6. A headless man is washed up from the Thames, and from his condition is determined to be a bare fisted prize fighter or pugilist. Sargent Cribb, Detective Constable Thackery and Constable Jago set out to find the killer. Jago goes(who has boxing experience) undercover to find the instigators responsible for "pugilism" (which is illegal in England) and possibly murder.The book is a mystery and also very funny. It is difficult and very funny to imagine in modern times to read about the dos and don' [...]


    7. Set in Victorian England, bare fisted fighting is illegal yet fights still occur. when a body is found clearly connected to the illegal sport, Sergeant Cribb sends constable Jago undercover to investigate and find the identity of the dead body and the killer. The book is filled with fights and a side of England I for one was totally unfamiliar with. I felt sorry for Jago at many turns but was very satisfied with the end result.


    8. Bare-fisted pugilism was apparently illegal in Victorian England, so what better setting than the circle of law-breakers who prepared the fighters and ran the fights? Except the execution left much to be desired. This one rather turned me off reading the rest of the Sergeant Crabb books. Giving them a break for a while before I dig in again.


    9. The unique setting of this enjoyable, light-hearted Victorian-era mystery and the descriptions of life in and around London in 1880 more than make up for the fact that the actual mystery is rather blah and predictable.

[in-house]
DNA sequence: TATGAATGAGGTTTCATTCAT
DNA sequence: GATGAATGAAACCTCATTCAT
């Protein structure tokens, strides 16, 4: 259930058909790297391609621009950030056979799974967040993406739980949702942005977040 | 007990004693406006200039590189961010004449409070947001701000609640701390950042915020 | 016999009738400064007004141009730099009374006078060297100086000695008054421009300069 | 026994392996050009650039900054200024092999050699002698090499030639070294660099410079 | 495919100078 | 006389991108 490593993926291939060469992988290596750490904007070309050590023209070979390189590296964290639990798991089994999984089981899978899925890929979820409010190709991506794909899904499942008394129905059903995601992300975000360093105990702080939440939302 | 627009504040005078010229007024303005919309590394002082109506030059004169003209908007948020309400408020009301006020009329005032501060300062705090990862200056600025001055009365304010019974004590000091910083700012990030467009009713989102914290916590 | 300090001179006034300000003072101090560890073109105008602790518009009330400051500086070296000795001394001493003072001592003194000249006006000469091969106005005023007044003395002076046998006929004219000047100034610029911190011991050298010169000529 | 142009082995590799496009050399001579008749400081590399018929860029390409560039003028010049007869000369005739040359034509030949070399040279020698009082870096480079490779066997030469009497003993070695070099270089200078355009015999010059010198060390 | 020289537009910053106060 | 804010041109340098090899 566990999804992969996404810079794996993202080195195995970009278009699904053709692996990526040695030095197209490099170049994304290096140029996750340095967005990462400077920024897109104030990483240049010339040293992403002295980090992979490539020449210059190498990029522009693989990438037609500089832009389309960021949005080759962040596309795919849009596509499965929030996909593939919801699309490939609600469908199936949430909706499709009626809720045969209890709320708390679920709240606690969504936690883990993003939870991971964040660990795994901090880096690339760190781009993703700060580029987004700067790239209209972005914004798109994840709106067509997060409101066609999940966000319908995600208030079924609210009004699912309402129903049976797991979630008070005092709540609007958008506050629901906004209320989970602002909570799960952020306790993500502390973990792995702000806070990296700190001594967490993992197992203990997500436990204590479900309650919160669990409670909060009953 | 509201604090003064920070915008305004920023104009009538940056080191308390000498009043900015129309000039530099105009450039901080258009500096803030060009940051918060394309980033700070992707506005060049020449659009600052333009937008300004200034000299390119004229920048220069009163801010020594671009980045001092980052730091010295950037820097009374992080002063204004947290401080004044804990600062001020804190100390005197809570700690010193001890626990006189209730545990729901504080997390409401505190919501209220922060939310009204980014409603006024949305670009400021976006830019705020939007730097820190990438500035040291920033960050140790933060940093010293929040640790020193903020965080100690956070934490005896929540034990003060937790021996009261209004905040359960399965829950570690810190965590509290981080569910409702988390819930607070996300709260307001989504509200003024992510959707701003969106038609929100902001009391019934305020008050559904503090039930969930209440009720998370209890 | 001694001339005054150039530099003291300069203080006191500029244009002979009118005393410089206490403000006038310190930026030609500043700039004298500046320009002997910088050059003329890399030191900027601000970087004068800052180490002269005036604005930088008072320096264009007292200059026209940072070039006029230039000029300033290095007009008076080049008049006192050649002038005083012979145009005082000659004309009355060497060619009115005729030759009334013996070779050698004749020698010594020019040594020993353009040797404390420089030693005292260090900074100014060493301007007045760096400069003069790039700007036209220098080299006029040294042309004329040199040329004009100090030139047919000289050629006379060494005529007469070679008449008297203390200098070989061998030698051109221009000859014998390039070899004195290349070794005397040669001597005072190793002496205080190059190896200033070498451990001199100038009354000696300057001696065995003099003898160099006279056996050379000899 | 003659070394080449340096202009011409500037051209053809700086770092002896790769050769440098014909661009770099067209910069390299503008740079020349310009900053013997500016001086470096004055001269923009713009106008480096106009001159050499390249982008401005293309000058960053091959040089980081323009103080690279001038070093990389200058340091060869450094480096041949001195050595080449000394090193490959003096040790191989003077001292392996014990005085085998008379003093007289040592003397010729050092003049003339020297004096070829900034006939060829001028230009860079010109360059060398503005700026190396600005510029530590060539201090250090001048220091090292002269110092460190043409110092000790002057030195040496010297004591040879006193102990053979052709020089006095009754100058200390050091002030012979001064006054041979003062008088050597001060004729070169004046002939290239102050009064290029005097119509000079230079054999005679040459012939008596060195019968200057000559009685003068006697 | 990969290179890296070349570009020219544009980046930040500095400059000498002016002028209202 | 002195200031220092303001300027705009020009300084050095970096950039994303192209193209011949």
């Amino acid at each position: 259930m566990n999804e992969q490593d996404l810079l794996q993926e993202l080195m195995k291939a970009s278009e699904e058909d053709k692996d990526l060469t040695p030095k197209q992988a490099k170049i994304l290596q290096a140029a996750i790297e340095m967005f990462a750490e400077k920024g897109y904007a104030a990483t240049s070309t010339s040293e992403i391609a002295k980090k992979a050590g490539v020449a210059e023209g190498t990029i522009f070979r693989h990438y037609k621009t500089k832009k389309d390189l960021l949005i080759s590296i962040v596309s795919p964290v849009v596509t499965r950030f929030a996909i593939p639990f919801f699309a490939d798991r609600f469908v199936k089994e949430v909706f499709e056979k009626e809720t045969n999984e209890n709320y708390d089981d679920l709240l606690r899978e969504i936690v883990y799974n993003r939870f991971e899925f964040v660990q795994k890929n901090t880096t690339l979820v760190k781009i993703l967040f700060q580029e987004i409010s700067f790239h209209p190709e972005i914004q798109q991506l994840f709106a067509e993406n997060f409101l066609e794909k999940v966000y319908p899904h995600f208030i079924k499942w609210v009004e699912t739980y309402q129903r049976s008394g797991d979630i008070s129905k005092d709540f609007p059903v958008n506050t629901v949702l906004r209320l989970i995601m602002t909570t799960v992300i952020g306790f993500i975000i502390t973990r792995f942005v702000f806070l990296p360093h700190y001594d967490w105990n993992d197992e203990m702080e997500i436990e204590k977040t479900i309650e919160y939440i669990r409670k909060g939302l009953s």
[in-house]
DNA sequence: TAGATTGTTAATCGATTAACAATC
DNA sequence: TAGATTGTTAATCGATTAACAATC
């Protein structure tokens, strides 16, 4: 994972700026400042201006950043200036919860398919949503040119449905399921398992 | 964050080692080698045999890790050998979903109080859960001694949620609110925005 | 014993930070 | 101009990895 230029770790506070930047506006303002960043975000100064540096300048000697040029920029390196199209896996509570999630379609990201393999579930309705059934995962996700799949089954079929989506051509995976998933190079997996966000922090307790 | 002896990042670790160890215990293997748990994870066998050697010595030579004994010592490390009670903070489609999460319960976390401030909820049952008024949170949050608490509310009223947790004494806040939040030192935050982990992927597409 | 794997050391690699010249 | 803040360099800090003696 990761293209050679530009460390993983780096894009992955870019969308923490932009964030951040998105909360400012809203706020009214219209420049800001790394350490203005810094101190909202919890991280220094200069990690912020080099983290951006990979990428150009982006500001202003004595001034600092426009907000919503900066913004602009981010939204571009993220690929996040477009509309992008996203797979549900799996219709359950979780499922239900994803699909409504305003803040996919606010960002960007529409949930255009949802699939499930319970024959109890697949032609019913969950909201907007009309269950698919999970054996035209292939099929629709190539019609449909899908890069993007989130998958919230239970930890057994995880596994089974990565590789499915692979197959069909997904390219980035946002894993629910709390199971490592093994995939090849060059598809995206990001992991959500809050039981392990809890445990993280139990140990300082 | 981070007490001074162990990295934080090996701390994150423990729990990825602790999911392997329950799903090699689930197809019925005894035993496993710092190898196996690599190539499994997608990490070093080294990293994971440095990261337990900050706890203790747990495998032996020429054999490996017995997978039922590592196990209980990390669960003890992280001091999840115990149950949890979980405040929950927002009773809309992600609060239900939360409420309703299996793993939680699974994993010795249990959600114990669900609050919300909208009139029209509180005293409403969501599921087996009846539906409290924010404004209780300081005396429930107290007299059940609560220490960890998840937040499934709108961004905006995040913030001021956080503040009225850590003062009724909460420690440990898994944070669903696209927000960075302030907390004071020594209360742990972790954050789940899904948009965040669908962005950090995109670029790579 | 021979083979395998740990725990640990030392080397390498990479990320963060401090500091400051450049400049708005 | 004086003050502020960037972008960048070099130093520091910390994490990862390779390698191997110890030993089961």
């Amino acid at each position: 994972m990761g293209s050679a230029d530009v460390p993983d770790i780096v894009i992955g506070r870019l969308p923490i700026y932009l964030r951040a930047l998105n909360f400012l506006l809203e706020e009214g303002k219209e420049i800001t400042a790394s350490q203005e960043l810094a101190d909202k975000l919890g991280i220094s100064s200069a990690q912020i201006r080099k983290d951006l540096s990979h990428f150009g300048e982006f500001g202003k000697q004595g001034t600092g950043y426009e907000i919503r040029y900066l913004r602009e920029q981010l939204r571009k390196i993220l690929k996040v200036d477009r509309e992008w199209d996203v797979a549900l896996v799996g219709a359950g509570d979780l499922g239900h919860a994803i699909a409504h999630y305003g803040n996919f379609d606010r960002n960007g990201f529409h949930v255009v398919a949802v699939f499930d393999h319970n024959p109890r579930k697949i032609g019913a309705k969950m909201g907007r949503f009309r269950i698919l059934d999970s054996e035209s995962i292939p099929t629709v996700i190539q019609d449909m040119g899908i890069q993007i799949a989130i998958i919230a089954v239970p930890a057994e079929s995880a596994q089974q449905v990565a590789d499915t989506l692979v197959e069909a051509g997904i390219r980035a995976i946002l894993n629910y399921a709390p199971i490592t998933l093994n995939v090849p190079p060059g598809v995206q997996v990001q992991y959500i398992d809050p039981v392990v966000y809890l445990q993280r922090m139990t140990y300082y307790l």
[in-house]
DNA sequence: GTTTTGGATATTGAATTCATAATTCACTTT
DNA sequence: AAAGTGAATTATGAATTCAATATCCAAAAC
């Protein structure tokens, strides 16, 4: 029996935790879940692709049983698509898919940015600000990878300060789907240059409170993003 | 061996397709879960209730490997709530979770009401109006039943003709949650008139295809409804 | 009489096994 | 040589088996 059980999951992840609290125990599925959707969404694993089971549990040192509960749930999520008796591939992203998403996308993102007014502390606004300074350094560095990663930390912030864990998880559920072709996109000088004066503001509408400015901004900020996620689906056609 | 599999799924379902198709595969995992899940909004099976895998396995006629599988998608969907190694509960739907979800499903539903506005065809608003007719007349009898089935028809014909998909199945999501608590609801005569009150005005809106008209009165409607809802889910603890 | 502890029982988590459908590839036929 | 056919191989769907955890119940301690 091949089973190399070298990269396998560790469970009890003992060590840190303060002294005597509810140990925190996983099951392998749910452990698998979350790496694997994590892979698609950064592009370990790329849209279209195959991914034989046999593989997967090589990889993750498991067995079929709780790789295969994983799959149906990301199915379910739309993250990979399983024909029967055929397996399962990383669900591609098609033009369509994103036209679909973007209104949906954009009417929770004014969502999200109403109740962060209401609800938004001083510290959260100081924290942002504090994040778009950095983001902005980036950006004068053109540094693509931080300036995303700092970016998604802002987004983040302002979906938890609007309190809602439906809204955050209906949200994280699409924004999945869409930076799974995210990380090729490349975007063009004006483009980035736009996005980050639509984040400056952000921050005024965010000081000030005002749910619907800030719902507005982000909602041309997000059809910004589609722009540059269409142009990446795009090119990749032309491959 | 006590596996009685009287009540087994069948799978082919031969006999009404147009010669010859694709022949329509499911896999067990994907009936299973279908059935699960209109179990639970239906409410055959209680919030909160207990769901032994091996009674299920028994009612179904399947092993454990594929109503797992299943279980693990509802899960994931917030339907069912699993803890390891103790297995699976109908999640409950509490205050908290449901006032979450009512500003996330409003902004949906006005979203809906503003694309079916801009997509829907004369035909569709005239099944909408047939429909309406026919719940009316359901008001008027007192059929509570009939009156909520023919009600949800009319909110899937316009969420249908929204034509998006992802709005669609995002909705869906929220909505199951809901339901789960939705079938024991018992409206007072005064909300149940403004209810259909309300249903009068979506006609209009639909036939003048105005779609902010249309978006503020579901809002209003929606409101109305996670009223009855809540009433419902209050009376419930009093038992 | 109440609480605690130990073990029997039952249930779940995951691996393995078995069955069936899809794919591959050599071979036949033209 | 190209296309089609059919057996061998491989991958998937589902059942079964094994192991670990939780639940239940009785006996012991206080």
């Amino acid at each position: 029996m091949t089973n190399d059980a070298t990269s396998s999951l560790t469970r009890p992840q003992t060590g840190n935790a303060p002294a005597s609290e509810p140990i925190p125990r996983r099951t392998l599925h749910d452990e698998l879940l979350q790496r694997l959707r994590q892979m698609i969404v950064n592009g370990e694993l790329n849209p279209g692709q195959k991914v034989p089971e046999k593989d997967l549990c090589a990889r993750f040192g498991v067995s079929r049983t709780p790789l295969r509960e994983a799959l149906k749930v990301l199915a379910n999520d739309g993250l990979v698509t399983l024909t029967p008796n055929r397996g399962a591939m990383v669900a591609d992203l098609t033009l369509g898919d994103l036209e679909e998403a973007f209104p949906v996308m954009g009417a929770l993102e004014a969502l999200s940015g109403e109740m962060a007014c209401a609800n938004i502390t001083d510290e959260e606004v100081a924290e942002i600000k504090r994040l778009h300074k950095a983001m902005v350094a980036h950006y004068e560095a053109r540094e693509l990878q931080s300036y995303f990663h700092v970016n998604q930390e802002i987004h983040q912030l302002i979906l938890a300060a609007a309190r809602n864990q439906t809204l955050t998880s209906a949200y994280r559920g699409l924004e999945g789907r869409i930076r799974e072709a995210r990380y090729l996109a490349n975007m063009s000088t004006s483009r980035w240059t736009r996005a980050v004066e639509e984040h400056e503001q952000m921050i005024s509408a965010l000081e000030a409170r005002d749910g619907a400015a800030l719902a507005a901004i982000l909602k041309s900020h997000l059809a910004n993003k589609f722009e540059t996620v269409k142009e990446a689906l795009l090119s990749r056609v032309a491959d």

10. After the promising first book in the Sgt Cribb series, this second book in the series was a real disappointment. Felt as if it were thrown together in an afternoon. Sketchily drawn characters, stilted, flat dialogue. It seemed like an afterthought of a book.






    11. Peter Lovesey continues an excellent series of Victorian detective mysteries (written in the 1970s). He is an extremely witty writer, and the twists of his plots are not predictable.


    12. I enjoy the novels with Sergeant Cribb and Detective Constable Thackeray. They're fast paced and very interesting.


    13. Not as good as it might be. Didn't seem to come together for me but I wasn't really into the story and kept putting it down. Love Lovesy but not one of his better books.



    14. Terrific stuff - witty, strong characterisation, lovely setting, excellent vocabulary. Piccadilly Weepers, anyone? Shouldn't be out of print in my opinion!